Finally, evaluate the quality of leadership in each niche area to prevent the firm from accepting a sub-par leader simply because of long-standing habits or fear of short-term disruption. Difficult decisions should be made as soon as possible, since a poor leader will derail any and all efforts to grow a niche practice, no matter how committed or energetic the firm support may be.



The next step in driving revenue by niche practice is to draft and present business plans to the management team. The plans should be concise, clear and actionable - there is no need to draft long or overly complex business plans. In a few pages, the plan should lay out:

Revenue goals over a three-to-five-year period;

The go-to-market strategy specific for that area;

The type of clients sought;

The web of referral sources and how these sources will be leveraged for cross-selling opportunities;

An internal analysis defining the leadership and team member roles and responsibilities;

Recruiting and training needs at all levels;

Any infrastructure requirements such as software or IT-related needs; and, finally,

How progress will be measured and what reporting package will be used to measure results.

The reporting package can contain:

Billable/non-billable hours reports;

Profit and loss statements drafted specifically for that area;

New and termed client reports indicating how they were sourced or why lost; and,

Historical revenue data for year-over-year comparisons to both budgeted and actual revenue.

Further, each team should maintain pipeline reports that track potential clients, referral sources and new clients gained or lost, noting how the client was sourced and brought into the firm.

The practice area's unique differentiators should be clearly defined and then supported by the management team. As an example of differentiators, tax clients usually provide an annuity revenue stream, building stable and long-term relationships and a predictable year-over-year expectation of billable time and revenue. But a litigation support practice experiences an unpredictable ebb and flow in the work cycle, alternating between periods of intense billable time followed by a concentrated focus on business development activities to generate the next case in an unpredictable marketplace.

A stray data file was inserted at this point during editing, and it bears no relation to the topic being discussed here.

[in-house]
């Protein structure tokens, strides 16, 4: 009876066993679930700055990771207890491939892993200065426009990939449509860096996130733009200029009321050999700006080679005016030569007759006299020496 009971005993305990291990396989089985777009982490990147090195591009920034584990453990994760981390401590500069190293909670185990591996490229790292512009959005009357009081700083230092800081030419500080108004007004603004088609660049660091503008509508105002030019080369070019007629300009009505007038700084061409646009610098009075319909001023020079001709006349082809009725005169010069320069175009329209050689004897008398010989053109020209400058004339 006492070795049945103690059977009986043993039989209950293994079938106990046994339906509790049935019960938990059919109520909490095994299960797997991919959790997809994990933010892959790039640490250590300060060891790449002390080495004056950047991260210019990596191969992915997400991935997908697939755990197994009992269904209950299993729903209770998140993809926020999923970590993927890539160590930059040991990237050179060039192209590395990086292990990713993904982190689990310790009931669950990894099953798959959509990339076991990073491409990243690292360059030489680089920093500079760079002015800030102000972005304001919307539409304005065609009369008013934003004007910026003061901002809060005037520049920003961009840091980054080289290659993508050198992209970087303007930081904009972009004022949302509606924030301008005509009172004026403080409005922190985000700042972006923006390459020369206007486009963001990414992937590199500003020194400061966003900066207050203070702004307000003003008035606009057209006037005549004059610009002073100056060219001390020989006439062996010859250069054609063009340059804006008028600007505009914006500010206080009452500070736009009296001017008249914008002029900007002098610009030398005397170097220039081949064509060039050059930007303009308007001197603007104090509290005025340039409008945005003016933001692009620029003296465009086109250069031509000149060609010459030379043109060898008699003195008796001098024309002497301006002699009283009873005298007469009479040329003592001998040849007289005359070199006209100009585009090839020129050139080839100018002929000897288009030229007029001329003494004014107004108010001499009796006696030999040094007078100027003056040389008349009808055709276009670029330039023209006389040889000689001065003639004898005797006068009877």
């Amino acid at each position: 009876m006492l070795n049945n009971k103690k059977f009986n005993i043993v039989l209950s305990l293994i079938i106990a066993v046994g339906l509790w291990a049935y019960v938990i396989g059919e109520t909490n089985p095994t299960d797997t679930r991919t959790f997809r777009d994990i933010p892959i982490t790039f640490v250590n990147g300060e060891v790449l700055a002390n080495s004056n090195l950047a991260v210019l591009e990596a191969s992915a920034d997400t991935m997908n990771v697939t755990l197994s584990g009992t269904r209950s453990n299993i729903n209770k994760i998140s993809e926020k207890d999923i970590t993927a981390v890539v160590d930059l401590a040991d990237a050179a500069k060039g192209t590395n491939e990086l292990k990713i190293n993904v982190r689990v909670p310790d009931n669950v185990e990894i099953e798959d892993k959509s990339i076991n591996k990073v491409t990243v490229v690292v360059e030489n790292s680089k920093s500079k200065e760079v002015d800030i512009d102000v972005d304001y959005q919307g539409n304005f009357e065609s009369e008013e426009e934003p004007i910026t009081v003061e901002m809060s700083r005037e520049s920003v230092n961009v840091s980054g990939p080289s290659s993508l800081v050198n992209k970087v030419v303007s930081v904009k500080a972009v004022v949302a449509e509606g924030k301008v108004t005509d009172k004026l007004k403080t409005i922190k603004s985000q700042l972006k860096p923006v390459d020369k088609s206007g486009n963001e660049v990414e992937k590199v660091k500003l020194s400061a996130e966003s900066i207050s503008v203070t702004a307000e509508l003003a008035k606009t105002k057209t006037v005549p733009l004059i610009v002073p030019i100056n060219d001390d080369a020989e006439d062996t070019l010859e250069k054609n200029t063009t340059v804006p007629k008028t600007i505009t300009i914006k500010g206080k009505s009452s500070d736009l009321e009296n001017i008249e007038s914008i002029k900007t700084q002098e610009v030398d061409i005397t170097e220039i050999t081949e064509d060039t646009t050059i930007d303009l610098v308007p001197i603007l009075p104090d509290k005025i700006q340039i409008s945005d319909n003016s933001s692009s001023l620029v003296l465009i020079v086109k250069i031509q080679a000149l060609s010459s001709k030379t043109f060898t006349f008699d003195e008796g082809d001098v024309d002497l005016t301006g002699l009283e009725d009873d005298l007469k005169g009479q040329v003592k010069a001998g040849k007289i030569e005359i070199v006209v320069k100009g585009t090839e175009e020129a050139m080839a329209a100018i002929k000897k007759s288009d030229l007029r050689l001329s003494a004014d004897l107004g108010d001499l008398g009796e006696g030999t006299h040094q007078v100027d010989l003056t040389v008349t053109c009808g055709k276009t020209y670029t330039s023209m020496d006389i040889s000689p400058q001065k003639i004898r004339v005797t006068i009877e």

Firm management needs to understand and support each practice area's differentiators, creating unique metrics and financial reports that accurately measure progress or identify barriers to success, while simultaneously providing resources in alignment with these differentiators.



Since 90 percent of all strategy is execution, a synchronized implementation with guidance and oversight from the firm's management team, partner group and human resources department needs to cascade throughout the organization to provide the best chance of success.

The new leaders of the niche teams should give regular presentations at executive committee or partner meetings to communicate the level of authority and accountability that is expected from this new generation of leadership. The management team needs to work closely with HR to facilitate thoughtful and targeted recruiting of high-level and pipeline hires and to provide internal training in leadership skills, practice management and business development to the new leaders.

A single member of the firm's management team should assume responsibility for oversight of the overall program. Depending on the size of the firm and the structure of the management team, this could be the managing partner, chief operating officer or a partner who has a solid grasp of strategic HR and excellent people skills, and understands the complexities of driving organizational change. Finally, the management team should continually assess each niche practice, making adjustments for the vicissitudes of life, as progress is made.

These are substantial and complex changes that take time to plan, develop and fold into the firm's culture and succession plan. Following through on this strategy in a consistent manner will build a systemic approach and achieve a cohesive result that can subsequently be handed down to each generation of leadership.